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Posted On September 25, 2020

How to Explain Divorce to Your Children

Explaining divorce to a child using clear communication, some common sense, and honesty, can help “break the news” of divorce to children in a healthy manner. “Do you hate each other?” “Do you love me?” “Is it my fault?” Every parent going through a divorce likely confronts one or more of these questions from their children at some point.

Parents who follow the below principles can reassure their children. Common sense: parents shouldn’t overthink how to approach their children. Parents should carefully explain the divorce process, what it means, and what the kids should expect. For example, parents should explain that their children will likely share time at each parents’ home. The explanations should be simple and straightforward because kids do not need to know every detail about the divorce process.

Parents should also express love and reassurance throughout the divorce. Children may internalize the divorce and believe that it is on their shoulders. Parents should emphasize that they are both committed to and love their children. Both parents should express their love through their actions. Parents should take time to drive their children to school functions, after school events, attend games, keep promises to spend time, give attention, hugs, and other expressions of love.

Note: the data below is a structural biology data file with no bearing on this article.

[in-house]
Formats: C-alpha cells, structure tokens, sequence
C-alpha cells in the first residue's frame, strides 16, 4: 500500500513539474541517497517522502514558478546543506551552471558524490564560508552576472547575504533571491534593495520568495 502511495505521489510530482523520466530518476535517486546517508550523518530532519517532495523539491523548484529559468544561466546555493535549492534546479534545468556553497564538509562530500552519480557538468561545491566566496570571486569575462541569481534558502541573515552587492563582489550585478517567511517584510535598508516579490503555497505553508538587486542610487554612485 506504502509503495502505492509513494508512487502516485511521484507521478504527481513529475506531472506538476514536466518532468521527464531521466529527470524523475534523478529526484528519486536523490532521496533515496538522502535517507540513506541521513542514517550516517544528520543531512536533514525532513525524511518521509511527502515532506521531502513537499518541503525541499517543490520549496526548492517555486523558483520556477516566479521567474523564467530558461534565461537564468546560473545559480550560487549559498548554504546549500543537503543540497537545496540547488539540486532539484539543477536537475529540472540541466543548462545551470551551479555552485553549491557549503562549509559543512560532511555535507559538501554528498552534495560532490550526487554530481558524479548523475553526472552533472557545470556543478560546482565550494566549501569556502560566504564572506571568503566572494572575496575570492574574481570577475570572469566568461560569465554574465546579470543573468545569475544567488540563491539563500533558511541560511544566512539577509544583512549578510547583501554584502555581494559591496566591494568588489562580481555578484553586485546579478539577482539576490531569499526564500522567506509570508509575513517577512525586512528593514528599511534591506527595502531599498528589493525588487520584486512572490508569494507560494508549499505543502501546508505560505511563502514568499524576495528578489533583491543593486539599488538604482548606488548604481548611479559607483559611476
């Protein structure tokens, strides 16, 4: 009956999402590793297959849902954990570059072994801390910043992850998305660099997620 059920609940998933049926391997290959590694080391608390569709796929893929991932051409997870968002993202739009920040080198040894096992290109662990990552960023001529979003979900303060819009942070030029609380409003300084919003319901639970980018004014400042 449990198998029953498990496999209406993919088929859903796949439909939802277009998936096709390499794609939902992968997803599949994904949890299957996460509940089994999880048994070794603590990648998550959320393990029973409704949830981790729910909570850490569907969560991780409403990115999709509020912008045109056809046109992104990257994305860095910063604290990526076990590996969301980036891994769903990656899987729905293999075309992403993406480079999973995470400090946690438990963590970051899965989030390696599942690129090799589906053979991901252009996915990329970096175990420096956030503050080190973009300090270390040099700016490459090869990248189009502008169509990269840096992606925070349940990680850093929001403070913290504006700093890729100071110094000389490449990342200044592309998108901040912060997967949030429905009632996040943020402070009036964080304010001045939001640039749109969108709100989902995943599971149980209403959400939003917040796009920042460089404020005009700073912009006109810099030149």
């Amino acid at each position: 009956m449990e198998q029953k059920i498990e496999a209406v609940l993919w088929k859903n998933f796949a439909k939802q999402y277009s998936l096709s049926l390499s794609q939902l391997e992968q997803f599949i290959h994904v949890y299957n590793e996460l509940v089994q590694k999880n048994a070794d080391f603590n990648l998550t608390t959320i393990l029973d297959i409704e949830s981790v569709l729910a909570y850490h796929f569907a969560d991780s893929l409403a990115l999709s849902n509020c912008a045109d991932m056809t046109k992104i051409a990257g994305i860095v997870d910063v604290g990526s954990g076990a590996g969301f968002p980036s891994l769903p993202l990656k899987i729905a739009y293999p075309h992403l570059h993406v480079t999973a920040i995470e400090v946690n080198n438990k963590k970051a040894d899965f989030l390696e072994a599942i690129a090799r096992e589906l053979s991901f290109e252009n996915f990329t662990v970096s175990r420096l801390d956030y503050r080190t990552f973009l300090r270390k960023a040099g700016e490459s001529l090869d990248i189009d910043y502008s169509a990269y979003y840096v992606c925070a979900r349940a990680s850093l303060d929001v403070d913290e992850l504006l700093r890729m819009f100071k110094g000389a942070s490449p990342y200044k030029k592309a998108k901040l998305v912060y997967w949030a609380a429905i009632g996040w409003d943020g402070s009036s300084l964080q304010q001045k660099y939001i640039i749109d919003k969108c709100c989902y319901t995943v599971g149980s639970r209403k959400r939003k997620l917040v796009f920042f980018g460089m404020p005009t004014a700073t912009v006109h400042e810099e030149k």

Importantly, both parents should present a unified front to their children. If possible, both parents should explain the divorce process to the children together at the same time. Specifically, the parents should ensure that their children understand that, even though things are going to change, that both parents remain committed to their children and are still in charge.

Moreover, parents should encourage their children to express their emotions and ask questions – as many as needed. Divorce is difficult for children, and they need to know that they can still come to their parents. Also, children should be reassured that the changes they will experience are best for the whole family. It is more likely than not that children of parents going through divorce saw their parents fighting and treating each other poorly. And, in that same vein, letting the kids know that even though the parents are getting divorced, they both still love them and that will never change can help kids cope with the changes ahead. 

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